LPGA's successful Meijer Classic in Grand Rapids kicks off banner year of golf in Michigan
The LPGA Tour took a pretty hefty leap of faith in committing to suburban Grand Rapids in 2014, marking the first major professional golf-tour stop in the state since the PGA Tour's Buick Open folded up shop in 2009.
And it's been quite the success, with record attendance of around 55,000 last year, and hoping to top it again when the world's best female golfers tee it up at Blythefield Country Club in Belmont from June 13-16.
The LPGA Tour has been so impressed with the Meijer LPGA Classic, it's brought two more tour stops to the state — the LPGA Volvik Championship in Ann Arbor which ran for three years, from 2016-18, and now the Dow Great Lakes Bay Invitational, which hosts its inaugural tournament in Midland in July.
"The community is really responding to this event," said Cathy Cooper, executive director of the Meijer LPGA Classic.
"We've had great attendance. That first year we were at 40,000 and it just keeps growing. It was 55,000 last year, and that was probably more of a conservative count. Ticket sales are way ahead of last year already for this year's event. We have another great, strong field coming in. The only thing we can't control is the weather."
The Meijer LPGA Classic kicks off a big year for professional golf in Michigan — one of four major tour stops, with the PGA Tour's Rocket Mortgage Classic in Detroit later in June, then the LPGA's stop in Midland, and the Champions Tour's Ally Challenge in Grand Blanc in September.
Pro golfers in Grand Rapids have come to expect great crowds, and rowdy ones, too — among the loudest they encounter all year long.
"My peers and I, we all agree, it's one of the best tournaments for us to play because the community is supportive," said Mariah Stackhouse, a third-year pro who's played in the last two Meijer LPGA Classic tournaments, tying for 27th last year.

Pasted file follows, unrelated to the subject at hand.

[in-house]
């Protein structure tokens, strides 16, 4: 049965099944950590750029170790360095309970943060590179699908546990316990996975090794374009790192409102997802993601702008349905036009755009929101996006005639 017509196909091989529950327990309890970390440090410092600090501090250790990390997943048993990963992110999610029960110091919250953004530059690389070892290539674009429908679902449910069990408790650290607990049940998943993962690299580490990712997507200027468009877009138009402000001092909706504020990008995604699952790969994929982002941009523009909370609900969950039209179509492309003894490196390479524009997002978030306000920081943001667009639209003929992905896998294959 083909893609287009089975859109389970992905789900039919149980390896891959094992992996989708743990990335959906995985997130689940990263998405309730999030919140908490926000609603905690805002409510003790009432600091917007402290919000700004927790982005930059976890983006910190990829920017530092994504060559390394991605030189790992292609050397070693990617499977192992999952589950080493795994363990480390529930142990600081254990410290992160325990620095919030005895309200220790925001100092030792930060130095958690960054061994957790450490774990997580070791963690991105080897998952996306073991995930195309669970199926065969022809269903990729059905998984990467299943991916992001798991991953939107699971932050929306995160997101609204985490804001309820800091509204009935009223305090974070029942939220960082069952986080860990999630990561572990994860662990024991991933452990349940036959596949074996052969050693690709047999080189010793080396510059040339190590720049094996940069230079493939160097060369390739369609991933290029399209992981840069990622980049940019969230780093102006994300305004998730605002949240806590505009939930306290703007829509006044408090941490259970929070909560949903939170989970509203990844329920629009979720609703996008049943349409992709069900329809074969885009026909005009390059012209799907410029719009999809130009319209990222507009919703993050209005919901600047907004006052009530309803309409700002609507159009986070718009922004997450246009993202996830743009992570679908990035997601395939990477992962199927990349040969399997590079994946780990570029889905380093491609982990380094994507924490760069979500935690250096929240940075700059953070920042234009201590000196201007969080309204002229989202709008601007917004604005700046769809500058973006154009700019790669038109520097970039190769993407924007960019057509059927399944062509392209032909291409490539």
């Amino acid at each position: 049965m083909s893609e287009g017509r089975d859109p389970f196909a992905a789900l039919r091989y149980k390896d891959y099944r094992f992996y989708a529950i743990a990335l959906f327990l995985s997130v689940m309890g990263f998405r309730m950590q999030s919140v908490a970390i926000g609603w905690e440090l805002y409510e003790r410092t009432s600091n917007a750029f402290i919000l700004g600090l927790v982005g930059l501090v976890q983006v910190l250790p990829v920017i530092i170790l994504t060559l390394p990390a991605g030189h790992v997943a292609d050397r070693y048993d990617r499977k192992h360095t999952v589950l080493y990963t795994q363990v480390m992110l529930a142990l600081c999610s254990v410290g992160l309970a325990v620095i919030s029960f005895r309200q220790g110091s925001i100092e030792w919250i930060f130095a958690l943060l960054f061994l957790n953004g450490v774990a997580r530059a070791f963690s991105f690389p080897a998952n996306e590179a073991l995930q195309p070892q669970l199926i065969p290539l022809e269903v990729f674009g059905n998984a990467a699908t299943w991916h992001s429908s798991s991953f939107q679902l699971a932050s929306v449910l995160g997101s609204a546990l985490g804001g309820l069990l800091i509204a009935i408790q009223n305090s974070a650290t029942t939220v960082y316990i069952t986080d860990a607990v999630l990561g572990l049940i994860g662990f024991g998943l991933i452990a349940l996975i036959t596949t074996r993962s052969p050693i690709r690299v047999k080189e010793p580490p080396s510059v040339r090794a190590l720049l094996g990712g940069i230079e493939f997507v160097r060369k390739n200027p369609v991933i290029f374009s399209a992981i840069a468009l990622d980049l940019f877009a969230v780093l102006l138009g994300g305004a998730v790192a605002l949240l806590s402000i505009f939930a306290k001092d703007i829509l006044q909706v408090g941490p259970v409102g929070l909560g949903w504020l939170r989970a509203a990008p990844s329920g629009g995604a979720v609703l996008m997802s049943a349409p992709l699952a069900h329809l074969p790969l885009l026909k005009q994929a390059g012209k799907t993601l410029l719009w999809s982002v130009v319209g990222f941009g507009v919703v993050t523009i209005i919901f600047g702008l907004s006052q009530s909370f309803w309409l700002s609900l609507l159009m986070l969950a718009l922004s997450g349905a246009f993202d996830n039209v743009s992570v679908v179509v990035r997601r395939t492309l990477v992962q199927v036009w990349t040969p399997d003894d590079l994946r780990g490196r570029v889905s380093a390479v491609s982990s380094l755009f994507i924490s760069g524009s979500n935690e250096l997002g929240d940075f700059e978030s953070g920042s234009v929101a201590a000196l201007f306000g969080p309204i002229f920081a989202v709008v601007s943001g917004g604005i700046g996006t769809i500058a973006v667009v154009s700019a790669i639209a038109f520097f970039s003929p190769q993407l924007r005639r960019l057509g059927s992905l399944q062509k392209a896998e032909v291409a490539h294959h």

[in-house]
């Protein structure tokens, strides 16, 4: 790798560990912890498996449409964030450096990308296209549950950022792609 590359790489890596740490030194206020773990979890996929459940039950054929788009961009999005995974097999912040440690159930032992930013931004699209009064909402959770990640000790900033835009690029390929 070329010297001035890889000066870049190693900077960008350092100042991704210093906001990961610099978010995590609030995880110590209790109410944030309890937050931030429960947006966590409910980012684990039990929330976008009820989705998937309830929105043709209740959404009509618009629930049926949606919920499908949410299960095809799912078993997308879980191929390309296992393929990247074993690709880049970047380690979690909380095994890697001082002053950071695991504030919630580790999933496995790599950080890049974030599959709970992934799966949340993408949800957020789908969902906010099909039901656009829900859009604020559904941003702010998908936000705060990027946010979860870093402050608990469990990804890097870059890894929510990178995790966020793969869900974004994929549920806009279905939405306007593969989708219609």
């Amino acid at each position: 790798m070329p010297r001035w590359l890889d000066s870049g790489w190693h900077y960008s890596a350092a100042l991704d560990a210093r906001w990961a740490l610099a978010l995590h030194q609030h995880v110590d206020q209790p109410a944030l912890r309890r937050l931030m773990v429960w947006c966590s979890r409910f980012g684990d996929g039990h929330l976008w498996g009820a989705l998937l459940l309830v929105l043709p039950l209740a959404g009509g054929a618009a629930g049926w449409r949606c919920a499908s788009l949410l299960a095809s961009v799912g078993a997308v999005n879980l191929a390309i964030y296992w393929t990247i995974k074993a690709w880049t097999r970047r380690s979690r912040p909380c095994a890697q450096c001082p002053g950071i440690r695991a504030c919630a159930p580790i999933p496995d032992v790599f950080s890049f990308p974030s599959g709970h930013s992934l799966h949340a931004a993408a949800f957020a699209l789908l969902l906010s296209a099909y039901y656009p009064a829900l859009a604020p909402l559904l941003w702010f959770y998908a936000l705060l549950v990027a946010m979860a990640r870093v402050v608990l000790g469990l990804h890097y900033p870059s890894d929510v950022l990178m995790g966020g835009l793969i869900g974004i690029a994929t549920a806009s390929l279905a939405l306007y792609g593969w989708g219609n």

"All of that combines for a festive environment, and you don't always get that."
Stackhouse, 25, who's from Charlotte, N.C., and who was an All-American at Stanford, also is excited to see what's in store for Midland — which is providing a twist to the conventional golf tournaments. The format will be two-person teams.
Stackhouse is teaming with Cheyenne Woods, the niece of Tiger Woods, Stackhouse's golfing idol (well, right behind her father). Stackhouse, an active social-media user, was like the rest of us during Tiger's Masters victory — ecstatic.
When Tiger's on his game, the game of golf is at its best, she said.
"I think you're gonna see this summer that the golf courses are gonna be more packed, the public courses are gonna have more tee times," she said. "It's gonna bring that fun and excitement back to golf again.
"I definitely remember (growing up) Saturday and Sundays, crowding around the TV in the evenings to watch Tiger chase whatever championship.
"I give a lot of credit to him inspiring my desire to be great at golf."
Stackhouse still is looking for her first LPGA Tour victory; she had two top-10s last season, with a career-best tied for seventh at the Shoprite LPGA Cclassic. She's struggling a bit this year, making just two of eight cuts, but hopes to turn that around later this month in Grand Rapids, or next month in Midland alongside Woods' niece.
In the first five years, Meijer LPGA Classic has raised nearly $4 million for its main charity, Simply Give, which helps stock local food pantries.
The tournament is expanding its charity outreach this year, adding a third pro-am, this one, in a partnership with Ann Arbor's Eisenhower Center, pairing armed-service veterans with LPGA Tour professionals.
Michigan pro-tour stops in 2019
►June 27-30: Rocket Mortgage Classic, Detroit Golf Club
►Sept. 13-15: Ally Challenge, Warwick Hills Golf & Country Club, Grand Blanc
►June 13-16: Meijer LPGA Classic, Blythefield Country Club, Belmont
►July 17-20: Great Lakes Bay Invitational, Midland Country Club